5 Questions with The New Food Economy: Digging Deep on the Complex Forces That Shape How and What We Eat
Sometimes in the process of news gathering or carrying out coverage, a defining moment happens to a news agency or blog. Welcome to our new Beyond Bylines series: Five questions about the big stories you’re covering.
Investigations are making a comeback.
With confidence shrinking in public institutions, journalists appear to be doubling down on investigative efforts.
Major newspapers are bringing back investigative units to mine for new stories. Complex tales of everyday corruption are surfacing in people’s living rooms, in the form of docuseries like Dirty Money and Rotten.
A slew of independent news sites are cropping up, too — spotlighting undertold stories to promote a more informed citizenry, while also spurring reform.
Enter The New Food Economy.
The award-winning nonprofit newsroom focuses on the underreported stories of our food system, covering the complex forces shaping how and what we eat.
Topics range from foodborne illness in prisons and agricultural workers’ surprising rates of suicide to the coming of genetically engineered fish. “Think of food as the central character in a larger story about money, power, politics, or culture,” it says, on the site.
The New Food Economy’s founder and publisher, Jeffrey Kittay, and editor Kate Cox have been with the publication since its start in 2015. They gave us a glimpse into their incisive brand of food journalism.
1. Tell us about The New Food Economy. What initiated the creation of the site?
Kittay: While I was working for a set of newspapers in Maine, I took notice of how many people there were working in the “farm-to-table” movement — producers, processors, restaurants and retailers — who were facing formidable challenges in trying to shape a more conscientious food system. It did not take long to see that covering these ambitions in all their facets (not only entrepreneurial, but cultural, environmental, political and as a public health issue) comprised a national, and rather complex, “beat” that was underreported, and demanded writers and editors devoted to this specialization.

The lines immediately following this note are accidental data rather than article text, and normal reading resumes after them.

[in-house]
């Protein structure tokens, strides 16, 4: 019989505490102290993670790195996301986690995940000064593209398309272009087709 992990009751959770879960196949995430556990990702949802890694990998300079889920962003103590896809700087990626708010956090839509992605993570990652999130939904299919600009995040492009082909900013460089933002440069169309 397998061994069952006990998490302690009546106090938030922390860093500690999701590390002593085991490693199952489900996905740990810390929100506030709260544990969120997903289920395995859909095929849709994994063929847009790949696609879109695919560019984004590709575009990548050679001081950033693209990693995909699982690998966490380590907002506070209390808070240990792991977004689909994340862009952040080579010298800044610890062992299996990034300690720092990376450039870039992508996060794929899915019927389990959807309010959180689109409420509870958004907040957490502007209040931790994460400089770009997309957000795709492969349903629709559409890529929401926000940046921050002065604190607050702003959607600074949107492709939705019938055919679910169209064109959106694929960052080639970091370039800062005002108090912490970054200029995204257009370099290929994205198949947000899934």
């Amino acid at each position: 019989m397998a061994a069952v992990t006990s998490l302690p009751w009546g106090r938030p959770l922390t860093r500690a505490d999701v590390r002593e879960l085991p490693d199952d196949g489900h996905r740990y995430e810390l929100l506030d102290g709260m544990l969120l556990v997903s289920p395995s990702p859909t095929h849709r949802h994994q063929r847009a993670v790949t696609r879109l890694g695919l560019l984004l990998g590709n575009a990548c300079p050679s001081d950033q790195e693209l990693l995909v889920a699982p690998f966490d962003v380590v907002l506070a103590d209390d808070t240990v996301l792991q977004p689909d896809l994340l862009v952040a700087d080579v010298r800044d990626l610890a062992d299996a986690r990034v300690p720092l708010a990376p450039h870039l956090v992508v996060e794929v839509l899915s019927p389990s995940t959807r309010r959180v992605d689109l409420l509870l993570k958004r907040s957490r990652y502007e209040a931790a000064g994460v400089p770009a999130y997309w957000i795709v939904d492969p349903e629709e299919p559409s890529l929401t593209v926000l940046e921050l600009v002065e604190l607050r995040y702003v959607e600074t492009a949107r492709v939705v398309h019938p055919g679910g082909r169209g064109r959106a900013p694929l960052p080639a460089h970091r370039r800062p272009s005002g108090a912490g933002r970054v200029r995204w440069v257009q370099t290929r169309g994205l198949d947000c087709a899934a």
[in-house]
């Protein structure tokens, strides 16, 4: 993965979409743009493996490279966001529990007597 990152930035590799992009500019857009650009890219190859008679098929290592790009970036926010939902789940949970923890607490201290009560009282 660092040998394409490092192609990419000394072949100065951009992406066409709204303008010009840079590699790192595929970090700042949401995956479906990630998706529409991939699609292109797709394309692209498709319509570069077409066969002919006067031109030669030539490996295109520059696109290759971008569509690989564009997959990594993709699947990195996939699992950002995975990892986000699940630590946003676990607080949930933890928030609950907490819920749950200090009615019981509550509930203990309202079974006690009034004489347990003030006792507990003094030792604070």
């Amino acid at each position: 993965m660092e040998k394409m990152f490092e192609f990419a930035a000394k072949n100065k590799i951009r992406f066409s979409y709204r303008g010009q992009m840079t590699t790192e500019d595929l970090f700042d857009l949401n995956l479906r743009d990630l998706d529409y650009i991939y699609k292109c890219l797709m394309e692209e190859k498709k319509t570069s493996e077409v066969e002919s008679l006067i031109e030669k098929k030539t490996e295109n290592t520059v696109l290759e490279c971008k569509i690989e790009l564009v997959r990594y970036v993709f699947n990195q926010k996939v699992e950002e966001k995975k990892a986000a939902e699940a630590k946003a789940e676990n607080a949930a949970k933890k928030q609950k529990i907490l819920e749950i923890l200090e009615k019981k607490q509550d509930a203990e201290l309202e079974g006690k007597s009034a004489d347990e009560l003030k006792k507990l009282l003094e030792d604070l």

2. Your site strikes a very conversational tone. How do you balance between using a more casual voice with the hard news you’re reporting?
Cox: We write the news in voice. And we do it for two reasons: One, because humans report these stories. And making the presence of the reporter known (glancingly, of course) allows us to better reflect the ethical conundrums, deep questions, and uncertainties that every eater faces when deciding how and what to eat. Second, we cover an often opaque and very perplexing supply chain. Helping our readers connect the dots between those parts of the system they can’t see and the parts they encounter in their everyday lives is sometimes best done with a sense of humor and a pizza-and-a-six-pack tone of voice.
3. What challenges do you face as a nonprofit journalism startup that’s different than the typical newsroom?
Kittay: In our particular case, we have been fortunate to have a single donor support the operation side of our enterprise—one who continues to be patient enough to keep us going as we develop our newsroom. We have started raising funds from readers and are approaching donor organizations that either support independent journalism or food literacy. Challenges there are, to be sure, but in some ways they are not more daunting than starting a for-profit media enterprise in these parlous days. And the nonprofit business model forces us to be sure that we are connecting with our readers enough for them to be willing to directly invest in us.
4. Investigative journalism usually comes with huge risks. What advice do you have for new journalists embarking on this type of reporting? What steps do you take you protect yourself?
Cox: Investigative journalism in some ways requires the same things of our newsroom that daily reporting does — on a much longer timetable. It requires that we start with a question we really want to answer and then that we abandon all attachment to outcomes. From there, the same basic framework applies to all the reporting we do: develop source relationships, report what you see and hear, check your facts, check your facts, and check your facts. Then, edit, edit, and edit. Repeat.
5. Of all your stories so far, which one do you think most critical for your audience to read?
Cox: If you want a roadmap for how to begin thinking about the food system as though you are an actual stakeholder (because we all are!), a good start would be a story we published, “Clean label’s dirty little secret // How the biggest trend in processed food exploits confusion about what ‘natural’ and ‘artificial’ really mean,” by Nadia Berenstein. If this story had a sub-sub-headline, it would be “You are what you eat and food marketers know you believe that. Look deeper.” It’s a great example of what we do best: Invite our readers to peek inside a world they think they know, and get very, very curious.
Does your newsroom or blog have a great story to tell? Email us at email@example.com and tell us why we should ask you five questions next.
Anna Jasinski is senior manager of audience relations at PR Newswire and a former magazine journalist. Follow her on Twitter at @annamjasinski.